Please test on real data instead =). There is also a
--benchshm option that will perform the benchmark in
Here is a real test on a big nas box (not known for handling small files well) on a 1G network (you'll see that is more than useless due to the I/O overhead) with the linux 4.0.4 kernel decompressed source 21 times in different folders:
$ ls /mnt/nfs/linux-src/ 0 1 10 11 12 13 14 15 16 17 18 19 2 20 3 4 5 6 7 8 9 $ du -s --apparent-size --bytes /mnt/nfs/linux-src 11688149821 /mnt/nfs/linux-src $ du -s --apparent-size --human /mnt/nfs/linux-src 11G /mnt/nfs/linux-src $ find /mnt/nfs/linux-src -type f | wc -l 1027908 $ find /mnt/nfs/linux-src -type d | wc -l 66360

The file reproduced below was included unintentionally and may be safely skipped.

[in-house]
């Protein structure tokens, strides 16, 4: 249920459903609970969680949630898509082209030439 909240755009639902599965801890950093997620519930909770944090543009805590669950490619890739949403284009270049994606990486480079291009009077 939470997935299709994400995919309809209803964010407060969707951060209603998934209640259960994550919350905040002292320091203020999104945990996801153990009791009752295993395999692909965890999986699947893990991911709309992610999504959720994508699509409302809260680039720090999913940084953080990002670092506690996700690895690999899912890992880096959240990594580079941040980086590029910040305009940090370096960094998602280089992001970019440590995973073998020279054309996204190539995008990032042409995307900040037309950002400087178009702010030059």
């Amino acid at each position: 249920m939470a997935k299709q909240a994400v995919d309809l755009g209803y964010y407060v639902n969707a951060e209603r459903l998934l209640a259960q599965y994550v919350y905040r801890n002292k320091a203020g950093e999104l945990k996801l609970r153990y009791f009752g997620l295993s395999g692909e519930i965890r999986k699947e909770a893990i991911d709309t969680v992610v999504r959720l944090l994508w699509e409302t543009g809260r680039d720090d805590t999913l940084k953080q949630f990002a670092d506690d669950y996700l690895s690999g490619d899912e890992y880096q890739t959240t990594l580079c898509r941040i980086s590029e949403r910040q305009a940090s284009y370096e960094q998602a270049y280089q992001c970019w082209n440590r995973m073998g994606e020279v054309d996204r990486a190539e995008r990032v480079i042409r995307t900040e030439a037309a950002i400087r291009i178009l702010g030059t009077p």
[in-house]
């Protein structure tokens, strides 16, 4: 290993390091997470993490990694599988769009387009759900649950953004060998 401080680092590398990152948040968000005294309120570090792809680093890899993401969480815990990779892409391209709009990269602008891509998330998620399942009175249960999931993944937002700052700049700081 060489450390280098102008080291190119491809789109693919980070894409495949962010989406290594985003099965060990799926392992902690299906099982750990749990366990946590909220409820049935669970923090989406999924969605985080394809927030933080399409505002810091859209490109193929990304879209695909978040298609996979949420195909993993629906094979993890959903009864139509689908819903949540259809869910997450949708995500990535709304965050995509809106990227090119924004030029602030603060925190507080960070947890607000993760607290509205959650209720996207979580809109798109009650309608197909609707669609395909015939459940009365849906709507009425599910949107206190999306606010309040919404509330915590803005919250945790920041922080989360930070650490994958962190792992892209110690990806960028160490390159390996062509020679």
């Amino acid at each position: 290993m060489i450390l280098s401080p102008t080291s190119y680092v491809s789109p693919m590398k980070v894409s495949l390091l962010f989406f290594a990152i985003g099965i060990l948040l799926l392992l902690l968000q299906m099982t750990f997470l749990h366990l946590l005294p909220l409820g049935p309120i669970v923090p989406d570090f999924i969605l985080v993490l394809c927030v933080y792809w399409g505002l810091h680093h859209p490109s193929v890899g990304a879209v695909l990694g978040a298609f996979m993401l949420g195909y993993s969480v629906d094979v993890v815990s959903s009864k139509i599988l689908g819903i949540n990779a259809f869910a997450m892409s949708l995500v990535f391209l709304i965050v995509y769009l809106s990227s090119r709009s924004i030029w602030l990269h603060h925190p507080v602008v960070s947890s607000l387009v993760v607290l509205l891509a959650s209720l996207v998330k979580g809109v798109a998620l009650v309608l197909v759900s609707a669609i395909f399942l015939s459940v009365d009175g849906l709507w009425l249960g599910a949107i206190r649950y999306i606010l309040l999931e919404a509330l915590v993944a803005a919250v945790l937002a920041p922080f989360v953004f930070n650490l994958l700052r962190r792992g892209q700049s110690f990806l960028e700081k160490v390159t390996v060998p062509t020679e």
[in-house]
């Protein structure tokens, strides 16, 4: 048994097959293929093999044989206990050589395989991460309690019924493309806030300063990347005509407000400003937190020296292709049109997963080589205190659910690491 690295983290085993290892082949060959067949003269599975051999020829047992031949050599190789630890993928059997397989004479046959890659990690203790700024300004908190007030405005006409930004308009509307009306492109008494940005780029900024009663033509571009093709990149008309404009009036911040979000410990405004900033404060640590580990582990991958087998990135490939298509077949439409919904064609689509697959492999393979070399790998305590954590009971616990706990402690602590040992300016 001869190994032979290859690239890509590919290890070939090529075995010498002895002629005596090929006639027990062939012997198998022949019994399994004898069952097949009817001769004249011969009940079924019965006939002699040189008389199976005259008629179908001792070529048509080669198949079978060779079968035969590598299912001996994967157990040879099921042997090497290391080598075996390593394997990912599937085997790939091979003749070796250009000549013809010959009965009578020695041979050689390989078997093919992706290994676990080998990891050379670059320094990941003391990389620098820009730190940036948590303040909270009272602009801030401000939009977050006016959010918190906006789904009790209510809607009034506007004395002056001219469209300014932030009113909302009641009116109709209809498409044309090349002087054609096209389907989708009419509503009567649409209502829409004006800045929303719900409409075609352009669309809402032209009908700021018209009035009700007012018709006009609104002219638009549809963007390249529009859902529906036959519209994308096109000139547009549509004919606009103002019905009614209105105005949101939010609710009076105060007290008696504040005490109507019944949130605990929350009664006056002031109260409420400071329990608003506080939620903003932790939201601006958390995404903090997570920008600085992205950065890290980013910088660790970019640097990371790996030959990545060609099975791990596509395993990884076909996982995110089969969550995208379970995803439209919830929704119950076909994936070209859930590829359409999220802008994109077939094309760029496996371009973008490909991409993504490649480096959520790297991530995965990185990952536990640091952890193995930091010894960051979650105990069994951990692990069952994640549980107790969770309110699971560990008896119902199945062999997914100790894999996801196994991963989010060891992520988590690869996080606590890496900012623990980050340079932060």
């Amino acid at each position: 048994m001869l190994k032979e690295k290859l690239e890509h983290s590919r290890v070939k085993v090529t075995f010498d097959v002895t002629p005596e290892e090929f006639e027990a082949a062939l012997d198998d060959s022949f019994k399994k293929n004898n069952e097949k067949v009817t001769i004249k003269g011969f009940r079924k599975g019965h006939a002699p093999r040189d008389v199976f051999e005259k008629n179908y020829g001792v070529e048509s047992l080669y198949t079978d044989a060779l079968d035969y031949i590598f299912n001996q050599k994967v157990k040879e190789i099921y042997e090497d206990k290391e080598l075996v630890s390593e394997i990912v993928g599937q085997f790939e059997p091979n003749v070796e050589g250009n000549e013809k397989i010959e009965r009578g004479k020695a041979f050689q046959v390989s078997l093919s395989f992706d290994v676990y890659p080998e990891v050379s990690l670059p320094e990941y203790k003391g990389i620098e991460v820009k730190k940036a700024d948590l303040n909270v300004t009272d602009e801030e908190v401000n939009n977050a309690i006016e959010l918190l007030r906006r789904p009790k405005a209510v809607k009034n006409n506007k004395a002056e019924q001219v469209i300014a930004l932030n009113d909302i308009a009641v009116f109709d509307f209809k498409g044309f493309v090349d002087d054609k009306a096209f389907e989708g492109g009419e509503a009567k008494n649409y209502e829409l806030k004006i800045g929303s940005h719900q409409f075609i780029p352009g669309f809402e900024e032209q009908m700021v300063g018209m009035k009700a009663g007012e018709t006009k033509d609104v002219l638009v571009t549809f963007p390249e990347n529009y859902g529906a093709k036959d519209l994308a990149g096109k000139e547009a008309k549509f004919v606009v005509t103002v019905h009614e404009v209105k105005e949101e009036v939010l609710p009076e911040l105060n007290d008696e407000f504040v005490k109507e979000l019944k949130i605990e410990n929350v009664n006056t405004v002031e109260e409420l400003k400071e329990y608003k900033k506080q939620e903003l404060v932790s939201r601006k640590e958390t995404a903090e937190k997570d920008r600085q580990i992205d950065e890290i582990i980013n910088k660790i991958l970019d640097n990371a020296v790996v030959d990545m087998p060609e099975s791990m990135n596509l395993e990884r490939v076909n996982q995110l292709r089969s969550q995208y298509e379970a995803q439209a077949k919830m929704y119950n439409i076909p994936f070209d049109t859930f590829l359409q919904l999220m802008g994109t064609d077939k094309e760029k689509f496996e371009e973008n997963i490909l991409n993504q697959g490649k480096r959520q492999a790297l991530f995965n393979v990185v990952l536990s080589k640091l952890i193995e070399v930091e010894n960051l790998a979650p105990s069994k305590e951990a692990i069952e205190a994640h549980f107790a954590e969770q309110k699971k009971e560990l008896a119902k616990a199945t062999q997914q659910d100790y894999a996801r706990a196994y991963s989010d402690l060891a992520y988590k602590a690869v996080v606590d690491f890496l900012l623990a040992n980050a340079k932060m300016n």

The source and the destination are on an nfs mount.
msrsync with a various number of process:
$ rm -rf /mnt/nfs/dest $ echo 3 | sudo tee /proc/sys/vm/drop_caches > /dev/null $ time rsync -a --numeric-ids /mnt/nfs/linux-src /mnt/nfs/dest real 136m10.406s user 1m54.939s sys 7m31.188s $ rm -rf /mnt/nfs/dest $ echo 3 | sudo tee /proc/sys/vm/drop_caches > /dev/null $ msrsync -p 1 /mnt/nfs/linux-src /mnt/nfs/dest real 144m8.954s user 2m20.426s sys 8m4.127s $ rm -rf /mnt/nfs/dest $ echo 3 | sudo tee /proc/sys/vm/drop_caches > /dev/null $ msrsync -p 2 /mnt/nfs/linux-src /mnt/nfs/dest real 73m57.312s user 2m27.543s sys 7m56.484s $ rm -rf /mnt/nfs/dest $ echo 3 | sudo tee /proc/sys/vm/drop_caches > /dev/null $ msrsync -p 4 /mnt/nfs/linux-src /mnt/nfs/dest real 42m31.105s user 2m24.196s sys 7m46.568s $ rm -rf /mnt/nfs/dest $ echo 3 | sudo tee /proc/sys/vm/drop_caches > /dev/null $ msrsync -p 8 /mnt/nfs/linux-src /mnt/nfs/dest real 36m55.141s user 2m27.149s sys 7m40.392s $ rm -rf /mnt/nfs/dest $ echo 3 | sudo tee /proc/sys/vm/drop_caches > /dev/null $ msrsync -p 16 /mnt/nfs/linux-src /mnt/nfs/dest real 33m0.976s user 2m35.848s sys 7m40.623s